Journal of Nutrition and Dietetic Practice


The Effects a Traditional Meal Pattern vs. Small Frequent Meals has on Body Composition in Overweight and Obese Adults: A Systematic Review

Author(s): Lauren Windisch, Jeanette Andrade

Objective: Globally, adult obesity continues to rise. An effective method to maintain weight loss is by consumption of small frequent meals. However, discrepancies exist within the literature about the number of meals that result in weight loss. Thus, this systematic review examined the effects of consuming a traditional meal pattern versus small frequent meals on body composition in overweight and obese adults. 
Design and Methods: Articles were extracted from three databases: Academic Search Ultimate, PubMed, and CINAHL Plus using key words such as “isocaloric meals”, “small frequent meals” and “adult overweight/obesity”. A 9-point inclusion criteria that included: randomized controlled trials, overweight/obese adults aged 18 years and older, consumption of traditional and small frequent meals, and outcomes that included body composition (e.g. BMI kg/m2, body fat percentage, waist circumference) aided in extraction of articles. Data extraction and evaluation of the articles was assessed using the Academy of Nutrition and Dietetics Evidence Based Manual.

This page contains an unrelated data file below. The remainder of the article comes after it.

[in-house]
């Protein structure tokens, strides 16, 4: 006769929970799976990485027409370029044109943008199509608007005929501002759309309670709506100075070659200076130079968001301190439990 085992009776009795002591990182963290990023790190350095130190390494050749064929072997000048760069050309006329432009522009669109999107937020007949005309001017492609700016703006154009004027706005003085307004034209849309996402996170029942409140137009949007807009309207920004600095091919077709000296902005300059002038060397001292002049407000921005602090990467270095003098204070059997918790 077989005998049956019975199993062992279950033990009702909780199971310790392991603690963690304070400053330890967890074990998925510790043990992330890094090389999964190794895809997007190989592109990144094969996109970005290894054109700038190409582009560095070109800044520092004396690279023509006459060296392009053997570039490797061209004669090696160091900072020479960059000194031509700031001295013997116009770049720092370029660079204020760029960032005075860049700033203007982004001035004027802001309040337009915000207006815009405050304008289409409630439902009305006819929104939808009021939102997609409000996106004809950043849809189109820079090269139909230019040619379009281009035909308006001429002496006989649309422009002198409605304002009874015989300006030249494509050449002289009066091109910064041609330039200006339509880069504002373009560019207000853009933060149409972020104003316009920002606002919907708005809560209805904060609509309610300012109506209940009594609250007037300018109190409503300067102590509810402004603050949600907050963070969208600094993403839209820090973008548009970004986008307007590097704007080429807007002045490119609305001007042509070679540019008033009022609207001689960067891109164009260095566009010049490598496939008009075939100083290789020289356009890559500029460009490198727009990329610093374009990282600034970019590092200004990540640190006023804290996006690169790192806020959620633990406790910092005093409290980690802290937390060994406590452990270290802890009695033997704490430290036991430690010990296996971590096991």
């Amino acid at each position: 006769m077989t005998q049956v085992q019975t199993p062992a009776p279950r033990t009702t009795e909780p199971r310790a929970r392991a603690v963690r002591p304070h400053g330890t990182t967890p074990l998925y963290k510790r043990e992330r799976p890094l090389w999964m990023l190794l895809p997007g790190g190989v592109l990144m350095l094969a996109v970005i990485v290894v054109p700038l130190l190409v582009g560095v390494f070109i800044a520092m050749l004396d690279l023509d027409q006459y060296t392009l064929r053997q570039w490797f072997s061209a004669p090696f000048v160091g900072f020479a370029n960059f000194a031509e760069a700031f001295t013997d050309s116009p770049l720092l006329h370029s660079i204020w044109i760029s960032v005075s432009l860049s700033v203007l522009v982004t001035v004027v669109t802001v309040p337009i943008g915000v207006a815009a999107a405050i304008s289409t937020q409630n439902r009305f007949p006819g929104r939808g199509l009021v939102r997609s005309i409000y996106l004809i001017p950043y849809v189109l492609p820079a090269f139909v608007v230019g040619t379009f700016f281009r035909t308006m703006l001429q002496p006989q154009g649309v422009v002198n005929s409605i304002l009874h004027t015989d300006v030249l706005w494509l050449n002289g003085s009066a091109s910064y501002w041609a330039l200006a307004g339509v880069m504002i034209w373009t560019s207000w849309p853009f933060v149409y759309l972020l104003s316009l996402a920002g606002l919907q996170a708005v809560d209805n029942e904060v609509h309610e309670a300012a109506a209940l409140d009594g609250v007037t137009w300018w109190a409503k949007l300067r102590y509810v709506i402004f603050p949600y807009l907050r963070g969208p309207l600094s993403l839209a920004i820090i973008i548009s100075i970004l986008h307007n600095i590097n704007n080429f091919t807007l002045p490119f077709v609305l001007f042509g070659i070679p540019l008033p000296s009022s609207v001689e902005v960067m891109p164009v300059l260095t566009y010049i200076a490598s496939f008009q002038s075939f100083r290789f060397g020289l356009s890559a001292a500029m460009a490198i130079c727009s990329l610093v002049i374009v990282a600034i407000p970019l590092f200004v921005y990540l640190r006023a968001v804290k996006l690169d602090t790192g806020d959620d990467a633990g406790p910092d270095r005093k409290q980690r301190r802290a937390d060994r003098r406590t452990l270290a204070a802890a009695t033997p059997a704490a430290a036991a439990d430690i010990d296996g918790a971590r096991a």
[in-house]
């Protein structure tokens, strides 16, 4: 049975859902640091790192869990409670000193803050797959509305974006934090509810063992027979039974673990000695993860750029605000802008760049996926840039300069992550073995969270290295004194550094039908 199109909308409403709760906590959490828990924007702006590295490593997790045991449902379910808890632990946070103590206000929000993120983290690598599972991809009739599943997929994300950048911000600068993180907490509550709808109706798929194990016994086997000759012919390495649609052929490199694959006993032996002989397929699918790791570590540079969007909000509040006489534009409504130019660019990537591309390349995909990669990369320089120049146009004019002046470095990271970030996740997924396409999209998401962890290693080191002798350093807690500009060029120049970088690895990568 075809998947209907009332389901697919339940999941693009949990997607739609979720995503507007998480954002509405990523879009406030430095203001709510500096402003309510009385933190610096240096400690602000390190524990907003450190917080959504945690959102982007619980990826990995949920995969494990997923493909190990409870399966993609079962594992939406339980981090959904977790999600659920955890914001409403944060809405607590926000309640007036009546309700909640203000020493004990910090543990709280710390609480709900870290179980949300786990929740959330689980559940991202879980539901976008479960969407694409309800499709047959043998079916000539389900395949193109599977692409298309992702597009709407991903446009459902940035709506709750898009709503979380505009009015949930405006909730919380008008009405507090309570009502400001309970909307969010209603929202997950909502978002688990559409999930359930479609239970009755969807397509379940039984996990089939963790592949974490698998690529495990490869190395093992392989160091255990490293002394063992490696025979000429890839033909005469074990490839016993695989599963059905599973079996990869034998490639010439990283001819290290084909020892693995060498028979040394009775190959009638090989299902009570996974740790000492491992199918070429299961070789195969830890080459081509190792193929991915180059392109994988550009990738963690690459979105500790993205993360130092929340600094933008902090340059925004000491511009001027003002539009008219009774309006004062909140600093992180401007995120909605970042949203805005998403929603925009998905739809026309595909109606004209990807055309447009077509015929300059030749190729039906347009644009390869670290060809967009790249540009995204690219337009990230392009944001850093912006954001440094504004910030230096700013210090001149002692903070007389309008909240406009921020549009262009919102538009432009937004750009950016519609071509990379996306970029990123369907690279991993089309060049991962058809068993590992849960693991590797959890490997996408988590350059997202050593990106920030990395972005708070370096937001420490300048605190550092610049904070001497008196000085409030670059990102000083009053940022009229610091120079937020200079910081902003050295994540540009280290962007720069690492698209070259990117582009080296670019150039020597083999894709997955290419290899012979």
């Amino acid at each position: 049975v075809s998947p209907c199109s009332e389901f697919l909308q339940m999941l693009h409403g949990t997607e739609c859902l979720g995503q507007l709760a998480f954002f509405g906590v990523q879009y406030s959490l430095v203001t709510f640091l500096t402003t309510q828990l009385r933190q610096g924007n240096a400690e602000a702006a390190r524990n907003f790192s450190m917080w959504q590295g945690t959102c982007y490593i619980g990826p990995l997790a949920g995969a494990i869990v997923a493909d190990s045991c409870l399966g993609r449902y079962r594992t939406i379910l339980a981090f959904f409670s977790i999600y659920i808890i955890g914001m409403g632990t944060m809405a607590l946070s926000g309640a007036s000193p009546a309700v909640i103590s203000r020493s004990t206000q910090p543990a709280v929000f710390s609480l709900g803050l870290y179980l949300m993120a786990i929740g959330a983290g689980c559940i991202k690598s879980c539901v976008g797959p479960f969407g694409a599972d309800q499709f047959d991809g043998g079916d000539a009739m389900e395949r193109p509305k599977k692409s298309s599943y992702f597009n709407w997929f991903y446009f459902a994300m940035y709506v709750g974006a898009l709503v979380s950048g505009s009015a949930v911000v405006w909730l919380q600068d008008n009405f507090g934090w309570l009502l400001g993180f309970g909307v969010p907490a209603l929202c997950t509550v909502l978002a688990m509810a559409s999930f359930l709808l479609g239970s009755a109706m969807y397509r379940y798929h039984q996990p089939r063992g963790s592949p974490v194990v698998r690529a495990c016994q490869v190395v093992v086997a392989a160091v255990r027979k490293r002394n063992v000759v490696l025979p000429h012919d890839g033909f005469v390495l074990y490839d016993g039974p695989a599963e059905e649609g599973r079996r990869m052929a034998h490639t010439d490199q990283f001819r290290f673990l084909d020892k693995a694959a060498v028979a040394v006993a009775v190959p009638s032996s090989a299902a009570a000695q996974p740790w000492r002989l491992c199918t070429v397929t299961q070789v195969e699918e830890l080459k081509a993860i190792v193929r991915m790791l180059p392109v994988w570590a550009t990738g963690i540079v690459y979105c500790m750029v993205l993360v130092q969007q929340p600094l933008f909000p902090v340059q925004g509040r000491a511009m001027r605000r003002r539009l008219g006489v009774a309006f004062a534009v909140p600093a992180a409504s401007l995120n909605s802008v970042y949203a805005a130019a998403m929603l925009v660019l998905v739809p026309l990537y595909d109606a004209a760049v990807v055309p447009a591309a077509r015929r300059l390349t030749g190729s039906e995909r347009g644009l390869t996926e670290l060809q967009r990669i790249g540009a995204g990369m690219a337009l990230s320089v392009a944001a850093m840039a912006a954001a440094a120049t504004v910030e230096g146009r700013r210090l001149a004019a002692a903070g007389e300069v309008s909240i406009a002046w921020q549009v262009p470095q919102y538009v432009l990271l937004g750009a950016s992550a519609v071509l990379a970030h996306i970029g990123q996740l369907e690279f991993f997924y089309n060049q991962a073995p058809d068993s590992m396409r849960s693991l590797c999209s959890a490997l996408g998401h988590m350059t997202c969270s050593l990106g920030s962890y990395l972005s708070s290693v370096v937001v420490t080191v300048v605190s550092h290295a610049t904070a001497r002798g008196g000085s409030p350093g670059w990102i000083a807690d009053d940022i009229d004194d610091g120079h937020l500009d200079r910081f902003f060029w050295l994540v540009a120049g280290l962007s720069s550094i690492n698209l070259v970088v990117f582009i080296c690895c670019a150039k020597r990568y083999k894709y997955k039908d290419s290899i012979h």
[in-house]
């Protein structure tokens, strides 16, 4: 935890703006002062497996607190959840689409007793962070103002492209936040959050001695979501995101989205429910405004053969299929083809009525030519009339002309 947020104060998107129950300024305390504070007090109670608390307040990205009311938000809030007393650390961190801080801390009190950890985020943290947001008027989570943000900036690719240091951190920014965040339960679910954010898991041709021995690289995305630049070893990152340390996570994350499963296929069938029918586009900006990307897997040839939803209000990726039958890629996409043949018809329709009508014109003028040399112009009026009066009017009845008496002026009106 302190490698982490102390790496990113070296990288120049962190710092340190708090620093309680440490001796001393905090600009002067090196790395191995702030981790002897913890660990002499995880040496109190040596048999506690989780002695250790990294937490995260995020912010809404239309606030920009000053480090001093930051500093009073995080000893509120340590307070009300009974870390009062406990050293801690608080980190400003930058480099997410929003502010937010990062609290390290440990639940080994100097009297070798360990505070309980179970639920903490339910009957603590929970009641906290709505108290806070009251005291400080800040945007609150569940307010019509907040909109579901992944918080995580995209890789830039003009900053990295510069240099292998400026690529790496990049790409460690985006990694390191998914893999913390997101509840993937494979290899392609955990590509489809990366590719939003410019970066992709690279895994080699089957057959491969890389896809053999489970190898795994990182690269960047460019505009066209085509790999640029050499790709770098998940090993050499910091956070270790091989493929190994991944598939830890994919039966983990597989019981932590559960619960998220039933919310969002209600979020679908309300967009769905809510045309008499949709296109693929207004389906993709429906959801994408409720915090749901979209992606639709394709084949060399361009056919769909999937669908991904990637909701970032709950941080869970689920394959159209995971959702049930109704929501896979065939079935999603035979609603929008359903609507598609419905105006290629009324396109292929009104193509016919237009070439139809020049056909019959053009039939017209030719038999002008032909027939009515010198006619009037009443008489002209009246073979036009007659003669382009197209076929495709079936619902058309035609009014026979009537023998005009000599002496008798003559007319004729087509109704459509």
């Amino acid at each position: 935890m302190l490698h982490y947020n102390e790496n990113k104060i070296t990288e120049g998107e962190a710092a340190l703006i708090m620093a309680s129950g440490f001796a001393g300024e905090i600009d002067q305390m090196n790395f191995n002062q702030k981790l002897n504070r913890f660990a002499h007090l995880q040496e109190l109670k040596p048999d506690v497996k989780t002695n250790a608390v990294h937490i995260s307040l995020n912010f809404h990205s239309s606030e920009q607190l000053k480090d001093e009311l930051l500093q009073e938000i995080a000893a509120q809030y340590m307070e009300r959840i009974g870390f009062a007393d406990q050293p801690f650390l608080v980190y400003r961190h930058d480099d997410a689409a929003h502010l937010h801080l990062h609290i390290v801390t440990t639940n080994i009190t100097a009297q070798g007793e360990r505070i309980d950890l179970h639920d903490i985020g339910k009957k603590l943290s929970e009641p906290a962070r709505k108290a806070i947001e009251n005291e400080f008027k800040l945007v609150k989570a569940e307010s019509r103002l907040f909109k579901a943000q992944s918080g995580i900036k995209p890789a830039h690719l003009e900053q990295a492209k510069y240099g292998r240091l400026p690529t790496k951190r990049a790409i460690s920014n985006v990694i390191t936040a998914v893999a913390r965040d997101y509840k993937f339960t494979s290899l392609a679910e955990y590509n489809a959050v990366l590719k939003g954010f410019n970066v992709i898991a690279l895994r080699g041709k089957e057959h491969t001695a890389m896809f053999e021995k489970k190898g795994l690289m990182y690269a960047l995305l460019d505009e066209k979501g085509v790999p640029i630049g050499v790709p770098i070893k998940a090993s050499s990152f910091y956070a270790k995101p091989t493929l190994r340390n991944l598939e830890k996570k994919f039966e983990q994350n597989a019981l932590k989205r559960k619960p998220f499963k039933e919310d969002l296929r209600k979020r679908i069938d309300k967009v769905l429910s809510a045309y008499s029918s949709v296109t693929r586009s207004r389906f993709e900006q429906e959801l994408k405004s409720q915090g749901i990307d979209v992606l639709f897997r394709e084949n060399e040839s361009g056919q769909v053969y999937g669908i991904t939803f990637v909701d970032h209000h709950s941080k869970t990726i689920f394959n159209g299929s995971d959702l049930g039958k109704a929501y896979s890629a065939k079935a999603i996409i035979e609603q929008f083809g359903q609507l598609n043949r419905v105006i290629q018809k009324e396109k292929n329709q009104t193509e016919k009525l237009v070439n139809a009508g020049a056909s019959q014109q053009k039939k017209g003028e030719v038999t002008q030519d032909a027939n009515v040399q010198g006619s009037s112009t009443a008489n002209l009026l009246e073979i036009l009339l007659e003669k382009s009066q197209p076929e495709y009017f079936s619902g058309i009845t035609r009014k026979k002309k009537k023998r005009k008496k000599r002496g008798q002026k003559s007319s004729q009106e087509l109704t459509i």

Results: A total of 1,486 articles were obtained. Six articles met the inclusion criteria. Over the short-term period, less than 12 months, results showed that regardless of the meals consumed (<5 or >5) adults had a significant reduction in their BMI and fat mass when participating in nutrition education and physical activity compared to adults who consumed >5 small-meals per day and did not participate in nutrition education and physical activity. 
Conclusions: This systematic review provides evidence that individuals who consume small frequent meals with the combination of exercise and nutrition and/or behavioral education reduces overall body composition compared to individuals who did not participate in exercise or education regardless of the number of meals consumed.

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